MADRID (Reuters) – A senior figure in Spain’s center-right Ciudadanos quit the party on Monday over regional deals it has struck with the far right, underscoring tensions across an increasingly fragmented political scene following national and local elections.
FILE PHOTO – Albert Rivera of Ciudadanos (‘Citizens’) party speaks to supporters after Spain’s general election in Madrid, Spain, April 28, 2019. REUTERS/Javier Barbancho
Ciudadanos, Spain’s third-biggest party after national elections in April, agreed to divide up senior appointments in the Madrid and Murcia regional assemblies with the far right Vox movement and the mainstream conservative People’s Party (PP), upsetting some party members.
Vox, which has spoken out against LGBT rights and wants to scrap legislation protecting women from domestic violence, became the first far-right party with significant representation in parliament since dictator Francisco Franco’s death in 1975.
“How can we create a liberal project in Spain if we are unable to confront the extreme right that is against everything we believe?” Toni Roldan, Ciudadanos’ economic spokesman in parliament, said in explaining why he had quit the party.
“I’m not leaving because I have changed. I’m leaving because Ciudadanos has changed.”
Ciudadanos, headed by Albert Rivera, has often placed itself in the same centrist, liberal camp as French President Emmanuel Macron.
But its deals with the PP and Vox drew criticism from Paris, with Macron’s government warning the party, its Spanish center-right ally in the European Parliament, of possible “consequences” if pursued the tie-ups.
Ciudadanos spokeswoman Ines Arrimadas later told reporters the party would not change tack. “We’ll stick to being an alternative to Sanchism,” she said, referring to Acting Prime Minister Pedro Sanchez, a Socialist.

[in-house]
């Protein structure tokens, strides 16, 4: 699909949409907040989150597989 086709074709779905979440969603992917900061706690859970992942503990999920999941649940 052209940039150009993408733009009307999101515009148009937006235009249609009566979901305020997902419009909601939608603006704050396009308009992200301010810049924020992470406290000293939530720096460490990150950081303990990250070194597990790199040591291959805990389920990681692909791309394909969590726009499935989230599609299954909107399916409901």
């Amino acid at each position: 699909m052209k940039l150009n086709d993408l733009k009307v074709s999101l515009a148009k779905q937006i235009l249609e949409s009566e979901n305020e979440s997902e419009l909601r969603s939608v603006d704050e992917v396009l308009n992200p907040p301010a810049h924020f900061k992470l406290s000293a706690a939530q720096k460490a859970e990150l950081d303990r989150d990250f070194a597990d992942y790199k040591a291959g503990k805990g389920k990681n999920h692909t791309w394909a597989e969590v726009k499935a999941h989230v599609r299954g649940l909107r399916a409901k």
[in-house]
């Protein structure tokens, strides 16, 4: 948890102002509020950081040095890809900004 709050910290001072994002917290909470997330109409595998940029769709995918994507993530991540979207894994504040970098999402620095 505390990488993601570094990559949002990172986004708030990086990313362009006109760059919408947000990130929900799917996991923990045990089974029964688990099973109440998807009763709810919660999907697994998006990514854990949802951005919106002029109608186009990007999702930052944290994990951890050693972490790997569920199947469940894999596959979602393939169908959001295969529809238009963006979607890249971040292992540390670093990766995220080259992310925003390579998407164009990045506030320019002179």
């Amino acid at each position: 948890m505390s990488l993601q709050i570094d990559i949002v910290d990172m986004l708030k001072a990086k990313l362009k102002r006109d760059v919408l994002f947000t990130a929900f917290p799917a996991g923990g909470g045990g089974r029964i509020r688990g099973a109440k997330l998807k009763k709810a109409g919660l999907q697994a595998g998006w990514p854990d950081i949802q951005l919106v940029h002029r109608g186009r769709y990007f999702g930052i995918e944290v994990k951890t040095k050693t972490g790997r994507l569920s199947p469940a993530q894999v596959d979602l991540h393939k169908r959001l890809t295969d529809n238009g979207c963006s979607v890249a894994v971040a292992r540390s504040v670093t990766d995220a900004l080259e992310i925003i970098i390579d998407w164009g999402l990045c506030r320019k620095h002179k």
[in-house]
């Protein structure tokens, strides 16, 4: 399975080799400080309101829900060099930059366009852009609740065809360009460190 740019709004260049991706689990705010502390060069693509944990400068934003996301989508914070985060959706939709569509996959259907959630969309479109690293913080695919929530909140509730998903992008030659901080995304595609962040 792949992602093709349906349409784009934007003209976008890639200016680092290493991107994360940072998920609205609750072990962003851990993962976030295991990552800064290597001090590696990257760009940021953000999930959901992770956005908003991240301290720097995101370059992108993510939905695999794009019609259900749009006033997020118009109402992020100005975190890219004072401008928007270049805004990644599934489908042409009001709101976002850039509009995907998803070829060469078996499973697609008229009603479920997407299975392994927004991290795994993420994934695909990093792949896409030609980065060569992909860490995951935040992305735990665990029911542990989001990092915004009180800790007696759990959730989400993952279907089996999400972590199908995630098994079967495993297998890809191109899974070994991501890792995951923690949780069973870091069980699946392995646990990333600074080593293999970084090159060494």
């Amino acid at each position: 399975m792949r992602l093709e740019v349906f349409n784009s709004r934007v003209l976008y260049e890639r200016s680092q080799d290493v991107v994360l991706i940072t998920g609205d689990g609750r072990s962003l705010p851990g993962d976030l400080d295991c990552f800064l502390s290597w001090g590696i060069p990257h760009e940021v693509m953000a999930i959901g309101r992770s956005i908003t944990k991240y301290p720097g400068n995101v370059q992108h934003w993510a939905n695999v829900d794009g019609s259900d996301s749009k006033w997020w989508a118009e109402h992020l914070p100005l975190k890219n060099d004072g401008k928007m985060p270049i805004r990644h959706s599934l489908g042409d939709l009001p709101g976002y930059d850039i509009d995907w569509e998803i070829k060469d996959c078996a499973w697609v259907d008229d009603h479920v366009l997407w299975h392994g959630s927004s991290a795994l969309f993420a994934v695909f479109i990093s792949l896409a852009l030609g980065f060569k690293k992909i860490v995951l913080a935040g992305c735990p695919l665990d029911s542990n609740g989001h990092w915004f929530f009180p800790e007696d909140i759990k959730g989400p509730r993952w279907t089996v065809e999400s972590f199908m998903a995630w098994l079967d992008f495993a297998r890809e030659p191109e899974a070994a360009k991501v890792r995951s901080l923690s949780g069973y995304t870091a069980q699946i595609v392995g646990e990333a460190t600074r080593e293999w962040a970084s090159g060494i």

Sanchez won April’s parliamentary vote but fell short of a majority, meaning he needs the support of smaller parties to form another government.
For decades, the Socialists and the conservative PP governed alternately with stable national majorities.
But years of recession and austerity and the success of anti-establishment parties elsewhere led to the rise of Ciudadanos and Vox on the right, as well as the far-left Podemos, complicating the process of forming governments.
Ciudadanos, which elected its first lawmakers in 2015, opposes any deal with the Socialists and instead opted for local and regional pacts with the People’s Party (PP) and Vox.
On paper, the Socialists and Ciudadanos would have enough seats to rule the country together, the only scenario with which only two parties would add up.
But Sanchez looks set to rely instead on far-left Unidas Podemos and regional parties, and hopes to be sworn in by parliament in July after concluding coalition talks.
Following Roldan’s resignation, Ciudadanos’ executive committee on Monday voted on whether to open up the possibility of a deal with Sanchez. Four backed a change of strategy but 24 voted against it, prompting one of its members, Javier Nart, to quit the party’s ruling body. He stays on as EU lawmaker.
Acting Justice Minister Dolores Delgado on Monday called for some response from Ciudadanos and the PP after a Vox regional spokesman called her a “whore” on Facebook.
A regional prosecutor on Monday opened a probe into the comments by Vox’s Juan Jose Liarte.
Writing by Paul Day, Editing by Ingrid Melander, Mark Heinrich, William Maclean